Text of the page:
Bond said: 'That's a splendid name for it. It's certainly impressive enough. And of course I see what you mean. I should say you're absolutely right. Quantum of Solace - the amount of comfort. Yes, I suppose you could say that all love and friendship is based in the end on that. Human beings are very insecure. When the other person not only makes you feel insecure but actually seems to want to destroy you, it's obviously the end. Quantum of Solace stands at zero. You've got to get away a to save yourself."
So how could "Quantum of Solace" be made into a movie? Well, the Governor's story could be filmed as a period anecdote, omitting Bond altogether. The story on its own is rather reminiscent of Somerset Maugham or Graham Greene. However, that's very unlikely to happen (and certainly not what's happening here!). Alternately, the characters and situations in the anecdote (a promising young diplomat ruined by his insatiable, social-climbing wife) could be integrated into a wider Bond story. It wouldn't be too hard to combine those elements with espionage. And I hope that's what's happening!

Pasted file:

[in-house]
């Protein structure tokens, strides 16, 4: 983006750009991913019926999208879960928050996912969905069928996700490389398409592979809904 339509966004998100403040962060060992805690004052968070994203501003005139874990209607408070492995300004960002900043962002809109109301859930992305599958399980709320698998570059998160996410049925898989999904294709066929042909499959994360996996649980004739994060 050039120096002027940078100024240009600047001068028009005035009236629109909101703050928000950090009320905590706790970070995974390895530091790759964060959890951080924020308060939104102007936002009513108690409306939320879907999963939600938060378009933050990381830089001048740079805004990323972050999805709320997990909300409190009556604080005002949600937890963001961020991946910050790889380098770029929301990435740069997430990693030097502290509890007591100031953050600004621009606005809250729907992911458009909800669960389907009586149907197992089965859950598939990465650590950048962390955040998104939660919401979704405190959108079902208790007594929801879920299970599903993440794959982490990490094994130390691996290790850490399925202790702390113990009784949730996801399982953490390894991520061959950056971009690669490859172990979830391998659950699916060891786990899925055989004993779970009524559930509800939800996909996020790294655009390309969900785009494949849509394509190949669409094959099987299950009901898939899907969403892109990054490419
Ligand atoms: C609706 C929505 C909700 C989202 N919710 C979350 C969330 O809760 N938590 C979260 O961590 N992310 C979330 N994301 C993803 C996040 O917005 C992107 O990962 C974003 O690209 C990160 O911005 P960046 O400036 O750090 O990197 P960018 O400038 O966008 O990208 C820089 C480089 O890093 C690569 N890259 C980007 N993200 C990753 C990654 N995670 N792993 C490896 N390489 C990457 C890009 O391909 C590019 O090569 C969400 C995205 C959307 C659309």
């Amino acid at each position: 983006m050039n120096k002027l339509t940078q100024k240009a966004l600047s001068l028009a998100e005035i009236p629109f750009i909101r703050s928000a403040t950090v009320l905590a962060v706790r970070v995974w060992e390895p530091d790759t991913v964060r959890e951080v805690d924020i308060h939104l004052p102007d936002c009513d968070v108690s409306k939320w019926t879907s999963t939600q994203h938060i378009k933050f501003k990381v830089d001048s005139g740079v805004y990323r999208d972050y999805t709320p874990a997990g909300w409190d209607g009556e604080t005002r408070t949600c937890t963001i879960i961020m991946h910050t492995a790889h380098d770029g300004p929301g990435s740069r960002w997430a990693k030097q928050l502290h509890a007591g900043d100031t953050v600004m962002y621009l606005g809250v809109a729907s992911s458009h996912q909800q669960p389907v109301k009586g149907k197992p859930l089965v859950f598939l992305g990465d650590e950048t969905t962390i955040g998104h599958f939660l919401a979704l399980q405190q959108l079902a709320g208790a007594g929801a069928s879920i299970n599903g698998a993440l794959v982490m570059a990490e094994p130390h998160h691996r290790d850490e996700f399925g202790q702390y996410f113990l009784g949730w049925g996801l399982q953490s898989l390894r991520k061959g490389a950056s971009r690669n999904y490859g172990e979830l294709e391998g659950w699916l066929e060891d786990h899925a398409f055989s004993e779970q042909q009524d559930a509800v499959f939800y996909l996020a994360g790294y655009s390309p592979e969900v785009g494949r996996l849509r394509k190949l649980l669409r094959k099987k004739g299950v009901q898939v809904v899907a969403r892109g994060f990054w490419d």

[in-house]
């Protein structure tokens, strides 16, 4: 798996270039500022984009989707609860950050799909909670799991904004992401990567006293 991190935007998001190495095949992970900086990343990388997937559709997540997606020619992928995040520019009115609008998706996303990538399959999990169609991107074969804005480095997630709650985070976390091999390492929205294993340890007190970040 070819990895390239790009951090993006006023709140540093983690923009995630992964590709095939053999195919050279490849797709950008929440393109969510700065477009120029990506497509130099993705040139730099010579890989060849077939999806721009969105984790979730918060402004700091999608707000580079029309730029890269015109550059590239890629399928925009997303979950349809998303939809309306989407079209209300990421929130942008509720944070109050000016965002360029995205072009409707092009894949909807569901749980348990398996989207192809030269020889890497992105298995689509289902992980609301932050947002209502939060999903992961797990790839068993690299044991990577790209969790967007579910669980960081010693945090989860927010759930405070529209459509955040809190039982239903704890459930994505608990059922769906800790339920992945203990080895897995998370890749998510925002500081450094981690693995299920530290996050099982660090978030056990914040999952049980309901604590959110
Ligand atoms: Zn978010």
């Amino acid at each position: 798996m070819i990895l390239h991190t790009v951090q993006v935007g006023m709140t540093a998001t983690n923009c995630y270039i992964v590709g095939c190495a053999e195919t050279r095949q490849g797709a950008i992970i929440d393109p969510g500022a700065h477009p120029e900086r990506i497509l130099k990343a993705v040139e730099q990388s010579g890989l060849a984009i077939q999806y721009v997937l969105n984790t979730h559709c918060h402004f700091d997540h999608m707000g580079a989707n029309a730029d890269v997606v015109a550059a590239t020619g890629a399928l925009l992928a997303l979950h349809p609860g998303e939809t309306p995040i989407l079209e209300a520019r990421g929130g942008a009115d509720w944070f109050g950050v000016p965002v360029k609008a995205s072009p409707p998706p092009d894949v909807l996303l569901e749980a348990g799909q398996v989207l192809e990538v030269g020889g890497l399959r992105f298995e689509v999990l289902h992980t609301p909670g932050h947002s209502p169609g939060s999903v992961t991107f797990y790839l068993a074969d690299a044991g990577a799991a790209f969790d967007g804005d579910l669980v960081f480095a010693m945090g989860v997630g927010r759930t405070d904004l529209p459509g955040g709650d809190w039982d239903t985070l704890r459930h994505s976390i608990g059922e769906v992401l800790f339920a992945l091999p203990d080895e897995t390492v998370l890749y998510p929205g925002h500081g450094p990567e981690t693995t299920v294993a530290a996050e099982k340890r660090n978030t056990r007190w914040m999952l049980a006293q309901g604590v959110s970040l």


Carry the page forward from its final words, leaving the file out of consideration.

However, it seems unlikely. Michael G. Wilson claimed at today's press conference that the title was chosen only a few days ago. "We thought it was an intriguing title and referenced what happened to Bond and what is happening in the film," he said, summing it up as "a degree of comfort." That not only makes it seem unlikely that the movie will involve the characters from the story, but possibly even that it will contain the title itself. While I'm not advocating shoehorning it in (ala "What a view!" ... "To a kill!"), a title so requiring of explanation should probably be explained. And thanks to the writers' strike, the final draft that Paul Haggis turned in last fall is locked in place, and nothing can be added at this point to make use of the title phrase if it wasn't already there. But maybe it was. Maybe Wilson's playing coy. In the words of Don Black (the one man who probably could convincingly work "Quantum of Solace" into a song), we shall see.